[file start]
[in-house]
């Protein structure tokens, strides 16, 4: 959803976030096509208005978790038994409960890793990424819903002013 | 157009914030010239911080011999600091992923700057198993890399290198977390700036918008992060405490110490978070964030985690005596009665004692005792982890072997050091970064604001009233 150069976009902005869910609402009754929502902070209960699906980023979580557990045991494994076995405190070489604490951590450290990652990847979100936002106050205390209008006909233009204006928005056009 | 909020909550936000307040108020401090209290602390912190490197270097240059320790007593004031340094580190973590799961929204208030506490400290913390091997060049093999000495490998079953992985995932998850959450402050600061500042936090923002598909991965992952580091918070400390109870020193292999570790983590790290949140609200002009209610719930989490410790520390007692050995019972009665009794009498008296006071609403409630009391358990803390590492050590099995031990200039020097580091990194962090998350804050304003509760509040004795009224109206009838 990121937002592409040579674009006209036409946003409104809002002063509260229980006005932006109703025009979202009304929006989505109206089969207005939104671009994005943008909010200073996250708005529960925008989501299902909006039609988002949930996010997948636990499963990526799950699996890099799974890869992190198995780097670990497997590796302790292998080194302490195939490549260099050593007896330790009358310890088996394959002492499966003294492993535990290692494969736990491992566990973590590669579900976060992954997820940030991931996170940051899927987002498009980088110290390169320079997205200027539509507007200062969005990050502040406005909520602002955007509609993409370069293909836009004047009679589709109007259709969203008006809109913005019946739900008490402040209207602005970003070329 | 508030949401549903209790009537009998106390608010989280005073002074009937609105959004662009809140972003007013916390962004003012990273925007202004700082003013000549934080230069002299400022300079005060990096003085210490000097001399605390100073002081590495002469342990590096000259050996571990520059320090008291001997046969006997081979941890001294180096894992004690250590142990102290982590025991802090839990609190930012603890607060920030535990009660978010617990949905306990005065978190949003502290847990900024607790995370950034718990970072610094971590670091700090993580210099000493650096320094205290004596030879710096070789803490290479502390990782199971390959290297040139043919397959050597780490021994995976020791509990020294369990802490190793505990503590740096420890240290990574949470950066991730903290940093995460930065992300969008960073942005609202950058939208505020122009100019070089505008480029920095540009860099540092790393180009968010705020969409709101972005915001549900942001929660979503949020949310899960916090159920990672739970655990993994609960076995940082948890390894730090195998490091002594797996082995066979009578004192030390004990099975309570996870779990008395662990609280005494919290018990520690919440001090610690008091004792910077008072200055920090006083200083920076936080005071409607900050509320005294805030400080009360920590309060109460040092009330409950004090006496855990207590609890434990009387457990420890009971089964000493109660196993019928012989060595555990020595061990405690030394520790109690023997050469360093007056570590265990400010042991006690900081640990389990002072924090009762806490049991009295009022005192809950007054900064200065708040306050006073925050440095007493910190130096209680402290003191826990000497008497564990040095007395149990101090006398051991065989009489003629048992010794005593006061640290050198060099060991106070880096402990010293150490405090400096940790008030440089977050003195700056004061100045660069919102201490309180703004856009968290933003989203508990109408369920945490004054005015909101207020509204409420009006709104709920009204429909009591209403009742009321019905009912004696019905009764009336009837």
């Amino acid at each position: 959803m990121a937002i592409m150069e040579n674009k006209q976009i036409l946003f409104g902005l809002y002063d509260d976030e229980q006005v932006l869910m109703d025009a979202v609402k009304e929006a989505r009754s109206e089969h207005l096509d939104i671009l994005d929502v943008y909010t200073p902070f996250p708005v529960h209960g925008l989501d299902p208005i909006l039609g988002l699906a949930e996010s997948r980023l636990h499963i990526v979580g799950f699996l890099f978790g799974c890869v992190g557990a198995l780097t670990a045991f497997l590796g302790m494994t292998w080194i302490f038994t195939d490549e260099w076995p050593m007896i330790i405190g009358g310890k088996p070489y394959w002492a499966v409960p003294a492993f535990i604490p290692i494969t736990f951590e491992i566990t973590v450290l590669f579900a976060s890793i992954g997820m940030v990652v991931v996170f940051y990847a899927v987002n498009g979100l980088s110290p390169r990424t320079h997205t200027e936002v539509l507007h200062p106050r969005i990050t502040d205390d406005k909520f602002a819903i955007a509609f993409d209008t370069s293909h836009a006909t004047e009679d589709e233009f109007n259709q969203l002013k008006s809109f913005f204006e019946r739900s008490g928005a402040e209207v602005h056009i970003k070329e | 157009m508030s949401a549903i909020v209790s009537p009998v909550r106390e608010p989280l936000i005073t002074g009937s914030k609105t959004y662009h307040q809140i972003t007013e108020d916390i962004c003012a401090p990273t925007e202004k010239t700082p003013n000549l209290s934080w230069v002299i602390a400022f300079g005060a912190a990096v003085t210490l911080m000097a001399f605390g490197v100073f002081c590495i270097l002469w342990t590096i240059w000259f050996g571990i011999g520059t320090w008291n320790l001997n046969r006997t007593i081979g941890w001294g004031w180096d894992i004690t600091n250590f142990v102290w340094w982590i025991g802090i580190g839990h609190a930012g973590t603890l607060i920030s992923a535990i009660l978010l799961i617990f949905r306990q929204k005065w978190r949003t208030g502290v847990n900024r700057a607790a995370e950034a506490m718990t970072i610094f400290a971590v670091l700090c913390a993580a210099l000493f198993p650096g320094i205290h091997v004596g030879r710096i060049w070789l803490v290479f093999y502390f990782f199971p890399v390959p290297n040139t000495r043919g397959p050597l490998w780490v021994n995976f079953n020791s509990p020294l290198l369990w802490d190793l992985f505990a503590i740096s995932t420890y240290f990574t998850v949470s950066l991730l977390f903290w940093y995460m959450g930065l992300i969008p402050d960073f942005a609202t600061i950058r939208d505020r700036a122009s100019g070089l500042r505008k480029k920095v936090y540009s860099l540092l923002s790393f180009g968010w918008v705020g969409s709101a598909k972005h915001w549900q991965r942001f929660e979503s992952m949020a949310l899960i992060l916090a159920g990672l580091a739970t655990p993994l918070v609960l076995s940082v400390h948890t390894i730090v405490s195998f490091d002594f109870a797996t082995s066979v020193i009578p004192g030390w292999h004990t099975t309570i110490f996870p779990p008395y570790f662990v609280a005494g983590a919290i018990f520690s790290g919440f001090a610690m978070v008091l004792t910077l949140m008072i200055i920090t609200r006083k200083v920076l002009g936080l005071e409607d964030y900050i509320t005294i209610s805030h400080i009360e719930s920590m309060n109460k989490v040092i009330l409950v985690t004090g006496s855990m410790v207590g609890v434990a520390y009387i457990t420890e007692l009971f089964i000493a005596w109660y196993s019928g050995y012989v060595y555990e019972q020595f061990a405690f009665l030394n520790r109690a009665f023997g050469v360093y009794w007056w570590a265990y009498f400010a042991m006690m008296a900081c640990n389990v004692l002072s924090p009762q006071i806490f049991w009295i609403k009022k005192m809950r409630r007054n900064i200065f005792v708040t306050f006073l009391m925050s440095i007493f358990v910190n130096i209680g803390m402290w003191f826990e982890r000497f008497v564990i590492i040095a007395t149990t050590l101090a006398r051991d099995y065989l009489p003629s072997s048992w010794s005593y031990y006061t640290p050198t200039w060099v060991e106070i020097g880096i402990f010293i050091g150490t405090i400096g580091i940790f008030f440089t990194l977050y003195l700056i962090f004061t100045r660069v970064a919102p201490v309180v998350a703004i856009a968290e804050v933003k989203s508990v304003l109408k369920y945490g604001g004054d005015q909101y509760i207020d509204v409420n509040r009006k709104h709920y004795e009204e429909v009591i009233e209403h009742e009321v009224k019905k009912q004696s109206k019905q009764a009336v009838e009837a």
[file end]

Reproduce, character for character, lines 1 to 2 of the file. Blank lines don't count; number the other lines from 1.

[in-house]
């Protein structure tokens, strides 16, 4: 959803976030096509208005978790038994409960890793990424819903002013 | 157009914030010239911080011999600091992923700057198993890399290198977390700036918008992060405490110490978070964030985690005596009665004692005792982890072997050091970064604001009233 150069976009902005869910609402009754929502902070209960699906980023979580557990045991494994076995405190070489604490951590450290990652990847979100936002106050205390209008006909233009204006928005056009 | 909020909550936000307040108020401090209290602390912190490197270097240059320790007593004031340094580190973590799961929204208030506490400290913390091997060049093999000495490998079953992985995932998850959450402050600061500042936090923002598909991965992952580091918070400390109870020193292999570790983590790290949140609200002009209610719930989490410790520390007692050995019972009665009794009498008296006071609403409630009391358990803390590492050590099995031990200039020097580091990194962090998350804050304003509760509040004795009224109206009838 990121937002592409040579674009006209036409946003409104809002002063509260229980006005932006109703025009979202009304929006989505109206089969207005939104671009994005943008909010200073996250708005529960925008989501299902909006039609988002949930996010997948636990499963990526799950699996890099799974890869992190198995780097670990497997590796302790292998080194302490195939490549260099050593007896330790009358310890088996394959002492499966003294492993535990290692494969736990491992566990973590590669579900976060992954997820940030991931996170940051899927987002498009980088110290390169320079997205200027539509507007200062969005990050502040406005909520602002955007509609993409370069293909836009004047009679589709109007259709969203008006809109913005019946739900008490402040209207602005970003070329 | 508030949401549903209790009537009998106390608010989280005073002074009937609105959004662009809140972003007013916390962004003012990273925007202004700082003013000549934080230069002299400022300079005060990096003085210490000097001399605390100073002081590495002469342990590096000259050996571990520059320090008291001997046969006997081979941890001294180096894992004690250590142990102290982590025991802090839990609190930012603890607060920030535990009660978010617990949905306990005065978190949003502290847990900024607790995370950034718990970072610094971590670091700090993580210099000493650096320094205290004596030879710096070789803490290479502390990782199971390959290297040139043919397959050597780490021994995976020791509990020294369990802490190793505990503590740096420890240290990574949470950066991730903290940093995460930065992300969008960073942005609202950058939208505020122009100019070089505008480029920095540009860099540092790393180009968010705020969409709101972005915001549900942001929660979503949020949310899960916090159920990672739970655990993994609960076995940082948890390894730090195998490091002594797996082995066979009578004192030390004990099975309570996870779990008395662990609280005494919290018990520690919440001090610690008091004792910077008072200055920090006083200083920076936080005071409607900050509320005294805030400080009360920590309060109460040092009330409950004090006496855990207590609890434990009387457990420890009971089964000493109660196993019928012989060595555990020595061990405690030394520790109690023997050469360093007056570590265990400010042991006690900081640990389990002072924090009762806490049991009295009022005192809950007054900064200065708040306050006073925050440095007493910190130096209680402290003191826990000497008497564990040095007395149990101090006398051991065989009489003629048992010794005593006061640290050198060099060991106070880096402990010293150490405090400096940790008030440089977050003195700056004061100045660069919102201490309180703004856009968290933003989203508990109408369920945490004054005015909101207020509204409420009006709104709920009204429909009591209403009742009321019905009912004696019905009764009336009837």